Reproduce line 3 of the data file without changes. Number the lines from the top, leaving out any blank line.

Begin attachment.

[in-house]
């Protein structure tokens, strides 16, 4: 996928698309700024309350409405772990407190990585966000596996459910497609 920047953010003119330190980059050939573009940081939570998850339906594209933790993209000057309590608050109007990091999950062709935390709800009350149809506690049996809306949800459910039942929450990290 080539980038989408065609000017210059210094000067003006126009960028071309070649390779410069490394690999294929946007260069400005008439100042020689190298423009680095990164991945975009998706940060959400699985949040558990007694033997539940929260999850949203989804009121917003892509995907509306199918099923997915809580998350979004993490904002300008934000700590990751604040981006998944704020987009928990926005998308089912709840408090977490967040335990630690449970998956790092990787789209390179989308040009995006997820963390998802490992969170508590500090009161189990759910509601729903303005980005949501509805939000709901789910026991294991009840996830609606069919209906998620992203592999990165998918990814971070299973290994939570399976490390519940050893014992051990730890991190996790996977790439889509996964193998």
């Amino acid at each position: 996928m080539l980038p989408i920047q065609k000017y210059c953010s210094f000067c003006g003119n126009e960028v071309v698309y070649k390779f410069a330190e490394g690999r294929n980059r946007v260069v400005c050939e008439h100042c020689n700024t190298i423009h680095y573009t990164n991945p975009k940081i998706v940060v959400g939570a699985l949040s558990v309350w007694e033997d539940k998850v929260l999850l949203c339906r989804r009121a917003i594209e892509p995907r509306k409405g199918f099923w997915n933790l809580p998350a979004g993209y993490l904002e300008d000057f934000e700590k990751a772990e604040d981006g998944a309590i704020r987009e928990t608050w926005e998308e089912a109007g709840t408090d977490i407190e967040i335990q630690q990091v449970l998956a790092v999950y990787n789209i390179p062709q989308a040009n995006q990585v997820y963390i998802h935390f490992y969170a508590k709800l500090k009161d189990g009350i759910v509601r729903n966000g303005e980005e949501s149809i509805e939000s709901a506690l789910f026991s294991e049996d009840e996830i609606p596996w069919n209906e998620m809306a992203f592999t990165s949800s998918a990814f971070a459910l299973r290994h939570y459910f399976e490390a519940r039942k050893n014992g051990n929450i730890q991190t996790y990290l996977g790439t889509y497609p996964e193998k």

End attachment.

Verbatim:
């Amino acid at each position: 996928m080539l980038p989408i920047q065609k000017y210059c953010s210094f000067c003006g003119n126009e960028v071309v698309y070649k390779f410069a330190e490394g690999r294929n980059r946007v260069v400005c050939e008439h100042c020689n700024t190298i423009h680095y573009t990164n991945p975009k940081i998706v940060v959400g939570a699985l949040s558990v309350w007694e033997d539940k998850v929260l999850l949203c339906r989804r009121a917003i594209e892509p995907r509306k409405g199918f099923w997915n933790l809580p998350a979004g993209y993490l904002e300008d000057f934000e700590k990751a772990e604040d981006g998944a309590i704020r987009e928990t608050w926005e998308e089912a109007g709840t408090d977490i407190e967040i335990q630690q990091v449970l998956a790092v999950y990787n789209i390179p062709q989308a040009n995006q990585v997820y963390i998802h935390f490992y969170a508590k709800l500090k009161d189990g009350i759910v509601r729903n966000g303005e980005e949501s149809i509805e939000s709901a506690l789910f026991s294991e049996d009840e996830i609606p596996w069919n209906e998620m809306a992203f592999t990165s949800s998918a990814f971070a459910l299973r290994h939570y459910f399976e490390a519940r039942k050893n014992g051990n929450i730890q991190t996790y990290l996977g790439t889509y497609p996964e193998k």